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4683Fwd: WristRocketThingy

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  • Bill Fornshell
    Feb 20, 2004
      Hi, Is this what you are looking for? Bill

      --- Bill Fornshell <bfornshell@...> wrote:
      > Date: Fri, 20 Feb 2004 19:38:40 -0000
      > From: "Bill Fornshell" <bfornshell@...>
      > To: bfornshell@...
      > Subject: Fwd: WristRocketThingy
      > --- In hammockcamping@yahoogroups.com, "firefly"
      > <firefly@e...> wrote:
      > I would like this in step by step, posted on Shane's
      > website, and
      > pictures
      > would be even better if not too much trouble.
      > Marsanne
      > A Wrist Rocket uses two pieces of rubber surgical
      > tubing about 6
      > inches long separated by a leather pouch. The two
      > free ends fit over
      > the aluminum frame of the slingshot which is form
      > fit to go over
      > your wrist for support and then up through your
      > fist. Surgical
      > tubing is very stretchy and tough (as in not
      > breaking).
      > So, what I've done (courtesy of Jerry Goller who
      > taught me this in
      > the first place...which is why I call it the
      > Goller Grabber) is cut
      > off the tubing where it attaches to the pouch
      > (Jerry "undoes" the
      > loop that it makes but I find it's easier to cut
      > it and make a new
      > loop around the ring on the fly).
      > I take a nail or other pointy skewering tool and
      > poke a hole in one
      > wall of the tubing about a half-inch from one end
      > (the whole goes
      > through only one side of the tubing...not both).
      > Then I feed the ong
      > end of the tubing through the plastic ring the fly
      > cord was attached
      > to (I forgot, I untie the cord from the fly ring
      > when I start this)
      > until the ring is just below the hole I just
      > skewered through.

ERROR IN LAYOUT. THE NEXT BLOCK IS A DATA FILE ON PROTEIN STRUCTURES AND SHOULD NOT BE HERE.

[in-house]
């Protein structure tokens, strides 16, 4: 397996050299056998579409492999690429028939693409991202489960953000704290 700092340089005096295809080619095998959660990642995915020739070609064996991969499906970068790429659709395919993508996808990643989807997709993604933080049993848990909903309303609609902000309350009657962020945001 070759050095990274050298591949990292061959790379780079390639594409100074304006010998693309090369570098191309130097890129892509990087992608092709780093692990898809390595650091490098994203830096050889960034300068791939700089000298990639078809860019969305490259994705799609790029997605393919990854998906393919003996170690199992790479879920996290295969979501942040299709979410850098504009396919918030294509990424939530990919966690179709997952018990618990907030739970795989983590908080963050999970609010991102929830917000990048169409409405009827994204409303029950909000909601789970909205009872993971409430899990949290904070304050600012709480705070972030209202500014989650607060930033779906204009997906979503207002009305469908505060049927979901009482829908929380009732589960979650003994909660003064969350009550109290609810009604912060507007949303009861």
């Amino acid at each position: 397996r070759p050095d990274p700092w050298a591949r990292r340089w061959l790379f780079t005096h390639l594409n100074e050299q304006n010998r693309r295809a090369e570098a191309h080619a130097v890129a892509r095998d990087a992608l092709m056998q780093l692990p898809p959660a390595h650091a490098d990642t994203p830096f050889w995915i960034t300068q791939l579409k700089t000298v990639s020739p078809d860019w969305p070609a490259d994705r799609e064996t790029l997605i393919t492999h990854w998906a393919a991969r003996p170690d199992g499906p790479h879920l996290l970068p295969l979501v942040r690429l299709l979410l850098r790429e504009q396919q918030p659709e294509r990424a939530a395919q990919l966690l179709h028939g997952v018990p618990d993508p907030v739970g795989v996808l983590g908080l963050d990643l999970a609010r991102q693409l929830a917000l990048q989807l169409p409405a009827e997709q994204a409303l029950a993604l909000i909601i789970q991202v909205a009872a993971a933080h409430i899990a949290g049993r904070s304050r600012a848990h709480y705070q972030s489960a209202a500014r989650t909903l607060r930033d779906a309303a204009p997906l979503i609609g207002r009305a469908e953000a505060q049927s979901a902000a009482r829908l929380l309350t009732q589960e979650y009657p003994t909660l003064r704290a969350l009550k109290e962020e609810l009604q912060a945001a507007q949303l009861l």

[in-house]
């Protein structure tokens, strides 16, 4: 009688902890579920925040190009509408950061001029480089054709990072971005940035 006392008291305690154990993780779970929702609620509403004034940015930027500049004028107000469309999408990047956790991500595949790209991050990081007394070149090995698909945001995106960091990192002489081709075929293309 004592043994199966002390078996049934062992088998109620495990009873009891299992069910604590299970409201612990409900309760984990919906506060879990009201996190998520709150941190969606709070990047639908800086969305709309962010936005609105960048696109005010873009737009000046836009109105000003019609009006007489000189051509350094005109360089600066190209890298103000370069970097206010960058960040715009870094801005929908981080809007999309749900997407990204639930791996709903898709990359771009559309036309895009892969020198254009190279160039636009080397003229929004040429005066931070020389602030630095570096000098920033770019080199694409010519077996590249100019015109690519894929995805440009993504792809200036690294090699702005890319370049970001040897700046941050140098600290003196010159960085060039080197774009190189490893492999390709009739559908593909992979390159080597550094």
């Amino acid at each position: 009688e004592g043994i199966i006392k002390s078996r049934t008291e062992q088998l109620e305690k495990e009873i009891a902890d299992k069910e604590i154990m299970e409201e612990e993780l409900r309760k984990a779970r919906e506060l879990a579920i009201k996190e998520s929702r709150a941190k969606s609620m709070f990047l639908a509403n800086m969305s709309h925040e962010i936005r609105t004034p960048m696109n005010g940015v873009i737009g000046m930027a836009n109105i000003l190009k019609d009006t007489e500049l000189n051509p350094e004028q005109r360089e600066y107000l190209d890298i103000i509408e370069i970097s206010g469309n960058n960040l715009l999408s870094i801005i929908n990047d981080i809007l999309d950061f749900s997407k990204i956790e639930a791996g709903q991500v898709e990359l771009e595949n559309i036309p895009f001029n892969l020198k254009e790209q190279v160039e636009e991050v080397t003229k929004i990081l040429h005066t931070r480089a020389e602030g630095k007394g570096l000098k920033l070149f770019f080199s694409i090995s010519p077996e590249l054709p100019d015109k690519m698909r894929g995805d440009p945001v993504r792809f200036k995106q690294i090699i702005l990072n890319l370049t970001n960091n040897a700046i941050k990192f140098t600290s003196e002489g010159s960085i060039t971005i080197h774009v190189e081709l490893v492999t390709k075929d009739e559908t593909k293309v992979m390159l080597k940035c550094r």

> Then I reach through the opening on the short end
      > of the tube (near
      > the skewered hole) with a pair of needle nose
      > pliers, out through
      > the little skewer hole and grab the long end of
      > the tube (which puts
      > the plastic ring under the pliers). Then I pull
      > the long end of the
      > tubing through the little hole and out the top of
      > the tube. This
      > traps the ring in the tubing and when I've gotten
      > the tubing pulled
      > all the way through it ends up rolled over itself
      > just like when
      > it's attached to the leather pouch. It will never
      > let go of the ring
      > this way. The only way to get it off is cut it or
      > break the ring.
      > Now I take a 1/4" nylon spacer (Home Depot/Lowes
      > -- 25 cents each or
      > so) and run the old fly cord up through the center
      > (a nylon spacer
      > is a hard plastic cylinder with a hole running the
      > length -- the
      > 1/4" dia one is about an inch or so long and has a
      > hole running down
      > the length about 3/32" or so in dia---big enough
      > for the cord). I
      > tie the cord with a couple of knots. Then for
      > insurance I superglue
      > the knot. The knot has to keep the cord from being
      > able to be pulled
      > back out the spacer but not much larger than the
      > diameter of the
      > spacer or you can't get the spacer in the tubing.
      > Next step is to put a little dish soap on the
      > spacer and push it
      > into the open end of the tubing until the spacer
      > is all the way into
      > the tubing and the rubber closes in around the
      > cord that extends out
      > the spacer. The soap makes it easier. Or if it
      > gets difficult I'll
      > use the needlenose pliers to grab the leading edge
      > of the tubing and
      > pull it over the spacer.
      > All done, there's a 5 inch rubber tube with the
      > fly ring captured in
      > something like a larkshead running to the cord
      > which is held captive
      > in the nylon spacer.
      > When setting up the fly I tie it out so the rubber
      > tubing is pretty
      > extended (stretched). Then as the fabric loosens
      > up or rain
      > stretches the fabric, the rubber tubing contracts
      > on itself and
      > tightens the fly...it becomes self-tensioning.
      > This works regardless of the type of hammock
      > you're using. It just
      > happens I have a Hennessey.
      > If anyone's interested I could put together a PDF
      > file with step by
      > step pictures or see if Shane is interested in
      > posting the
      > instructions over in the hammock section of his
      > site.
      > Jim
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      > --- End forwarded message ---

      Bill Fornshell
      Founder and President
      Cold Mountain Chanoyu
      (Tea School for the New Millennium)
      School of One

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